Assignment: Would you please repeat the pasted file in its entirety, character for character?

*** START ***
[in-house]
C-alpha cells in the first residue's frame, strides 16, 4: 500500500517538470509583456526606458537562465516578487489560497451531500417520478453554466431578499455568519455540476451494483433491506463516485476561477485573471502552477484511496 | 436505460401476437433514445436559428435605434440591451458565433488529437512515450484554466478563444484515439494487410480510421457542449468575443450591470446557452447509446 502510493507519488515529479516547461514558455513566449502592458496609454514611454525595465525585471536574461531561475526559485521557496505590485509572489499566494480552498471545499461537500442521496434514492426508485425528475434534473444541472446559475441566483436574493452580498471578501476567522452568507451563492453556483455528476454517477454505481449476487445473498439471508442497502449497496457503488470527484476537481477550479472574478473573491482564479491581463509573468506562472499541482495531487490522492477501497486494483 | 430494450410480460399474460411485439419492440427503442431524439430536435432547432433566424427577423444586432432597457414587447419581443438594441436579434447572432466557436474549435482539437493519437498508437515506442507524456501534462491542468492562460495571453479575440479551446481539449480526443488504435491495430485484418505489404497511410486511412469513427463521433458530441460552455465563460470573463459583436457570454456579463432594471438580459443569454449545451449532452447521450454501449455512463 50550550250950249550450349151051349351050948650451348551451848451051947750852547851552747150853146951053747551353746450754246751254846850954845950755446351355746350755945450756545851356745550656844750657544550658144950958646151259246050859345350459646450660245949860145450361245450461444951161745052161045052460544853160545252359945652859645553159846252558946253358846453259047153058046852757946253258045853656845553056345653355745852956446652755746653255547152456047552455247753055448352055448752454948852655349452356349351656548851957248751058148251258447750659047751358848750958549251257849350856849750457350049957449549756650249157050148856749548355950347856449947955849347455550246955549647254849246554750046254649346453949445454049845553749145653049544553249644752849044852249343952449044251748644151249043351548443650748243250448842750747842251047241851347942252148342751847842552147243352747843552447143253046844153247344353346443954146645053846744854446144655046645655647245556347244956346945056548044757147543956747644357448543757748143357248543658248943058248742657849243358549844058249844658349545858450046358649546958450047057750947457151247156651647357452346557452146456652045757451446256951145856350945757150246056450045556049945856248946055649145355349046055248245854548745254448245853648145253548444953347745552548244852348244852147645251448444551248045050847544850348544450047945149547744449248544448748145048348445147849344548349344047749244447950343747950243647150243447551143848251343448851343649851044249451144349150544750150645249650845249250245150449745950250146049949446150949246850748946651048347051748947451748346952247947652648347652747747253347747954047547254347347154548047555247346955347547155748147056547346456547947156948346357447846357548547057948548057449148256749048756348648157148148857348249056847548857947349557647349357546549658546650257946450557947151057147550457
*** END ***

[in-house]
C-alpha cells in the first residue's frame, strides 16, 4: 500500500517538470509583456526606458537562465516578487489560497451531500417520478453554466431578499455568519455540476451494483433491506463516485476561477485573471502552477484511496 | 436505460401476437433514445436559428435605434440591451458565433488529437512515450484554466478563444484515439494487410480510421457542449468575443450591470446557452447509446 502510493507519488515529479516547461514558455513566449502592458496609454514611454525595465525585471536574461531561475526559485521557496505590485509572489499566494480552498471545499461537500442521496434514492426508485425528475434534473444541472446559475441566483436574493452580498471578501476567522452568507451563492453556483455528476454517477454505481449476487445473498439471508442497502449497496457503488470527484476537481477550479472574478473573491482564479491581463509573468506562472499541482495531487490522492477501497486494483 | 430494450410480460399474460411485439419492440427503442431524439430536435432547432433566424427577423444586432432597457414587447419581443438594441436579434447572432466557436474549435482539437493519437498508437515506442507524456501534462491542468492562460495571453479575440479551446481539449480526443488504435491495430485484418505489404497511410486511412469513427463521433458530441460552455465563460470573463459583436457570454456579463432594471438580459443569454449545451449532452447521450454501449455512463 50550550250950249550450349151051349351050948650451348551451848451051947750852547851552747150853146951053747551353746450754246751254846850954845950755446351355746350755945450756545851356745550656844750657544550658144950958646151259246050859345350459646450660245949860145450361245450461444951161745052161045052460544853160545252359945652859645553159846252558946253358846453259047153058046852757946253258045853656845553056345653355745852956446652755746653255547152456047552455247753055448352055448752454948852655349452356349351656548851957248751058148251258447750659047751358848750958549251257849350856849750457350049957449549756650249157050148856749548355950347856449947955849347455550246955549647254849246554750046254649346453949445454049845553749145653049544553249644752849044852249343952449044251748644151249043351548443650748243250448842750747842251047241851347942252148342751847842552147243352747843552447143253046844153247344353346443954146645053846744854446144655046645655647245556347244956346945056548044757147543956747644357448543757748143357248543658248943058248742657849243358549844058249844658349545858450046358649546958450047057750947457151247156651647357452346557452146456652045757451446256951145856350945757150246056450045556049945856248946055649145355349046055248245854548745254448245853648145253548444953347745552548244852348244852147645251448444551248045050847544850348544450047945149547744449248544448748145048348445147849344548349344047749244447950343747950243647150243447551143848251343448851343649851044249451144349150544750150645249650845249250245150449745950250146049949446150949246850748946651048347051748947451748346952247947652648347652747747253347747954047547254347347154548047555247346955347547155748147056547346456547947156948346357447846357548547057948548057449148256749048756348648157148148857348249056847548857947349557647349357546549658546650257946450557947151057147550457